We then have the problem of identifying the ingredients into categories of the “the good, the bad and the ugly.” In any restaurant or Retails ingredients the prepared ingredients co exit in unison as “the good, the bad and the ugly”

The EU gives us guidelines for all ingredients. In fact, all additives, preservatives and natural enhancers are given an E identification number. For example, E-106b is used extensively in the baking industry; For the uninformed, it is difficult to know whether this is a good, bad or an ugly ingredient. In fact, E-106b has a real name that is Annatto or Norbixin. It is a yellow colouring extracted from the tropical shrub Bixa Orellana. It is used to colour cheese, dairy products and most baked goods. It is far from a “baddie” but because it is listed as E-106b you could read into this as a consumer as a suspicious ingredient as consumers tend to do with all E numbers.

As a consumer, if you check with the FDF (now here are 3 letters very few Procurement chaps will know about), The Food and Drink Federation ( is the protective voice for the manufacturing industry. You will not find it easy to navigate to the list of what the E numbers stand for nor will you find it easy to determine what ingredients such as Annatto are used for. Nor are you likely to easily find information on the wide use of E numbers in manufacturing, but it is there.

So why is this information rarely used by the Catering or Retail trade?

I was recently having a discussion with an Executive in an NPD role in a pie manufacturer for a major hotel group. You can imagine just how aghast he looked when, in discussing the use of salami (Dutch salami) in the pizza on his menu range, I asked him if he knew what chevaline is or rather was and whether he realised that 60% of Belgian and Dutch salami and 30% of Italian salami is chevaline (horse or a horse/donkey mixture of meat). I bet the salami in your branded restaurant has some horse in it I suggested.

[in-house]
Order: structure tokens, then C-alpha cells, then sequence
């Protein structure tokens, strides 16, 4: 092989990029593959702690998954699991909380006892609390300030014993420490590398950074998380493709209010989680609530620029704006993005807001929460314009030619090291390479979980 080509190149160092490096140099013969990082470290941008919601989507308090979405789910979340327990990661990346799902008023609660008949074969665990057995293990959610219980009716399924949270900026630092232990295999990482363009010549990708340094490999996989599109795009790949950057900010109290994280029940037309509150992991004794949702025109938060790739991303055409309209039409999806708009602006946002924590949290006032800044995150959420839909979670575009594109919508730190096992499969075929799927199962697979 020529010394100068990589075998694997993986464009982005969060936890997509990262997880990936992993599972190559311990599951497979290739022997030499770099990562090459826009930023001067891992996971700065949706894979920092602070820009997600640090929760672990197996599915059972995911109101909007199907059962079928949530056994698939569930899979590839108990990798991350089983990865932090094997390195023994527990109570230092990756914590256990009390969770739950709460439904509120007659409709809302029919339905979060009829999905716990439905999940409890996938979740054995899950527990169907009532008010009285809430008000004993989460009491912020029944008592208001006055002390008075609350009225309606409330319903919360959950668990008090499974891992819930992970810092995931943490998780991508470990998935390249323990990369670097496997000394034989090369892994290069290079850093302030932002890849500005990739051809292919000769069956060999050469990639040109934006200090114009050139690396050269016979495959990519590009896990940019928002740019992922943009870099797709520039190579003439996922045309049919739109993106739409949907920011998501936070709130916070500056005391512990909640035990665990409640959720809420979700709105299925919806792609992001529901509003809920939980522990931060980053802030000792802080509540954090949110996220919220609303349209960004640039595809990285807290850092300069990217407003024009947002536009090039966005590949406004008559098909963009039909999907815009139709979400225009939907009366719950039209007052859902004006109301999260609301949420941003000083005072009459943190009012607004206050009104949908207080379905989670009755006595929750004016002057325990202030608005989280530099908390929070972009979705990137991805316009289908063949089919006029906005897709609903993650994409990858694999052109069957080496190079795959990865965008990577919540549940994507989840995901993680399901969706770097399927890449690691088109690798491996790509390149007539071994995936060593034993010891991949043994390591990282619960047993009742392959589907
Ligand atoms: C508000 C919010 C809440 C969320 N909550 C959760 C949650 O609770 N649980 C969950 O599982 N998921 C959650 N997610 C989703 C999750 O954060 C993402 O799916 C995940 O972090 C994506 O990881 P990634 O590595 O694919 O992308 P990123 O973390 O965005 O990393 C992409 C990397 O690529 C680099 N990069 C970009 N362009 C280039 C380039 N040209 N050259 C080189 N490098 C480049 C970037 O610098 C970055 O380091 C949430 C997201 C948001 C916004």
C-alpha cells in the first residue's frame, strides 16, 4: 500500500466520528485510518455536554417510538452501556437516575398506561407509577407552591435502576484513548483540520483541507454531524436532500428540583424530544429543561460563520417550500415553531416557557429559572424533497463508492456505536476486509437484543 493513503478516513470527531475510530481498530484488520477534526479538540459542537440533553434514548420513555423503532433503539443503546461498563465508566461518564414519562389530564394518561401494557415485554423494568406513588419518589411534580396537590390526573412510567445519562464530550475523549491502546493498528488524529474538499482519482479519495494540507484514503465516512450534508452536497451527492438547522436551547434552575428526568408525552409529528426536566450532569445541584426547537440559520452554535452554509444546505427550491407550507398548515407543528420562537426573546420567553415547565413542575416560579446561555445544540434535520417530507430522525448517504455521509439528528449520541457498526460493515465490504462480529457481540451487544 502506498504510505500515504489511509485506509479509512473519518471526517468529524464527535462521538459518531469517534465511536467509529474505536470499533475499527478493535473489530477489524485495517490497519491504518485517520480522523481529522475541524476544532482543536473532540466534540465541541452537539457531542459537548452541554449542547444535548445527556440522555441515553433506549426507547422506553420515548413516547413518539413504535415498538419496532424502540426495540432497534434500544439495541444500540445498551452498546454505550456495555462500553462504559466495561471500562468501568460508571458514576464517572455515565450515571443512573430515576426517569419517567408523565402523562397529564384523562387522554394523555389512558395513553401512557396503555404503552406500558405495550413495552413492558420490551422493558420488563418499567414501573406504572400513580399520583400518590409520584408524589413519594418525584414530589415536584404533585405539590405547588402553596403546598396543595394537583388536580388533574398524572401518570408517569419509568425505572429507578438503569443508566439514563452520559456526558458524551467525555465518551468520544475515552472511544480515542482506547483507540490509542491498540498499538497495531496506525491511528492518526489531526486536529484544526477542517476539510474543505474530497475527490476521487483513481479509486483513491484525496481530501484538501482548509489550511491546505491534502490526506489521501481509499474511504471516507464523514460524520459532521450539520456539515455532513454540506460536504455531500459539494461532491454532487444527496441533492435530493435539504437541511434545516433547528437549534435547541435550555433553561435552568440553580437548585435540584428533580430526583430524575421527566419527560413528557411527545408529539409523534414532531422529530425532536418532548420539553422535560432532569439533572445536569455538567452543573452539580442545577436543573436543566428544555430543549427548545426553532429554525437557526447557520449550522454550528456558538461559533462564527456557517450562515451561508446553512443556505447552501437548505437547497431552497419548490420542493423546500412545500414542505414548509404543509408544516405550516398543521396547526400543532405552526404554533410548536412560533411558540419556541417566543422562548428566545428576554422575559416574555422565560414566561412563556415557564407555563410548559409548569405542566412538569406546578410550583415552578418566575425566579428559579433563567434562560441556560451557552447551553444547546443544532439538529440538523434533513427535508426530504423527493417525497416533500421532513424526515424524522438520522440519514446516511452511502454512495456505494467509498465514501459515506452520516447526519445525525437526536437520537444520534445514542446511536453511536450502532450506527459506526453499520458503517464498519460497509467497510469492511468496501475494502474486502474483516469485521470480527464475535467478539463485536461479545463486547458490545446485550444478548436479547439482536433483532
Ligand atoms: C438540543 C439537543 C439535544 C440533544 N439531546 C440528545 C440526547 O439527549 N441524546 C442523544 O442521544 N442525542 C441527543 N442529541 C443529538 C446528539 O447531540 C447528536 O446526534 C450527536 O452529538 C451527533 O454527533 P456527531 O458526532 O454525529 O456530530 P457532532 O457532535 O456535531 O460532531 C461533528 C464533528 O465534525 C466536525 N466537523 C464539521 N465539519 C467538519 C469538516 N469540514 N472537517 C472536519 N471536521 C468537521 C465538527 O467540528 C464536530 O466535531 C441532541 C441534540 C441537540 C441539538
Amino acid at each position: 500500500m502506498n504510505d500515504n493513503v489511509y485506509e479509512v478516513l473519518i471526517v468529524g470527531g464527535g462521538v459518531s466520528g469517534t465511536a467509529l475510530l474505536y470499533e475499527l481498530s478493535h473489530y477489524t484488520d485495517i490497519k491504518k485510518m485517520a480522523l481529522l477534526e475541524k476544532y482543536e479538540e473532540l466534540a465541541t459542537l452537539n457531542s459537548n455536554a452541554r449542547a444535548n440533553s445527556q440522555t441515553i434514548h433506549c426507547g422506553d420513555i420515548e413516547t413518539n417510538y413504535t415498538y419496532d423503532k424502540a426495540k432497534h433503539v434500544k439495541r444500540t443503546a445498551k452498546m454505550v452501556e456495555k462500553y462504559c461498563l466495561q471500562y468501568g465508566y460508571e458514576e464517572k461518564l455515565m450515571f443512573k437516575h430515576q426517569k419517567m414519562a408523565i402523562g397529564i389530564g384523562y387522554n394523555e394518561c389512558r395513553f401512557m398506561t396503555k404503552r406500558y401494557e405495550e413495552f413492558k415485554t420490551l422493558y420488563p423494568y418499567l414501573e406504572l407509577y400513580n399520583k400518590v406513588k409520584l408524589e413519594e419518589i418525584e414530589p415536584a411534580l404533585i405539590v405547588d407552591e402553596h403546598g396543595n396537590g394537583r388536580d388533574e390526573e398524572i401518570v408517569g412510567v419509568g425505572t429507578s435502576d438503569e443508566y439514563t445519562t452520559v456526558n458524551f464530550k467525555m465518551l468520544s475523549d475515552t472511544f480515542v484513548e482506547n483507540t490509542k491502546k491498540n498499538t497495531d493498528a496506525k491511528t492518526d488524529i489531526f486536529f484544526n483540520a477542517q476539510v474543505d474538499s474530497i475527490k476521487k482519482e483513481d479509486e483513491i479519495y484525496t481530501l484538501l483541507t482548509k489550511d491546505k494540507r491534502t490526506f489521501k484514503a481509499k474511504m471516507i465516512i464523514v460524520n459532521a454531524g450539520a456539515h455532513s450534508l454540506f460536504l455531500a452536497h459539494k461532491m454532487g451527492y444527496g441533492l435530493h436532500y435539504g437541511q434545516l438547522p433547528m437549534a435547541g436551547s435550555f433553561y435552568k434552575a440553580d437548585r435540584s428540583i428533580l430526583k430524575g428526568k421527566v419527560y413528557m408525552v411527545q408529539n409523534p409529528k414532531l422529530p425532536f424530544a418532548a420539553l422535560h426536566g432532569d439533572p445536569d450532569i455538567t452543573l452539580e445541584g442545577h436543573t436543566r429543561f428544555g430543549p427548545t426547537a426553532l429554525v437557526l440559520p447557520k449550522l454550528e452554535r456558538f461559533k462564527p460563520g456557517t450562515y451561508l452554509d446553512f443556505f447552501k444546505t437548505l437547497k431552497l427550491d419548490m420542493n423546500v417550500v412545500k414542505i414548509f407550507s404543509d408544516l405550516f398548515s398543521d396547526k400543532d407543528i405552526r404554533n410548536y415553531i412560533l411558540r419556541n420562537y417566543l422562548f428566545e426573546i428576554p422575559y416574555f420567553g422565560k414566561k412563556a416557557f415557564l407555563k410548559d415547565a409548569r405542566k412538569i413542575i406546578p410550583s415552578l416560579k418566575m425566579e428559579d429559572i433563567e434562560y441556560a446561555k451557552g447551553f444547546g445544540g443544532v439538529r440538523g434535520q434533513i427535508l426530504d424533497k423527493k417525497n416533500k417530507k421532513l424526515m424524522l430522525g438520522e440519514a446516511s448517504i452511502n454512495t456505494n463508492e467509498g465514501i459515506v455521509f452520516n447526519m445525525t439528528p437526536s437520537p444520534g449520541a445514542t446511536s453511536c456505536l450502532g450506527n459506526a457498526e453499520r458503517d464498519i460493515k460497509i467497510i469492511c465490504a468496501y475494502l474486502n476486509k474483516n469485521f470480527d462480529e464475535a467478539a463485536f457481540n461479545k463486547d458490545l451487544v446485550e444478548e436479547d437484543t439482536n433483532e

Interestingly, horse meat contains 27% protein as opposed to beef with only 21%. Horse meat has only 5.7% fat compared to beef with 12%. Horses do not catch foot and mouth disease, BSE or even tuberculosis. Horse meat is 75% cheaper than beef. In Switzerland and Spain the dish Fondue Bourguignon is appreciated and loved, it made of cubes of horse meat deep fried in oil and served with aioli. We have recently been told those same cubes of meat are sold in some Bourguignon ready meals in the UK. So again yet again an ingredient within the good the bad or the ugly category (depending on your thinking or love of certain animals)

So, whose fault is it anyway that this industry is an absolute minefield to monitor. As catering chains and especially pub groups demand lower food prices with quick microwavable results, who is left to care about what drives the shelf-life or what colours are in the products that are purchased in Head Offices and passed to consumers?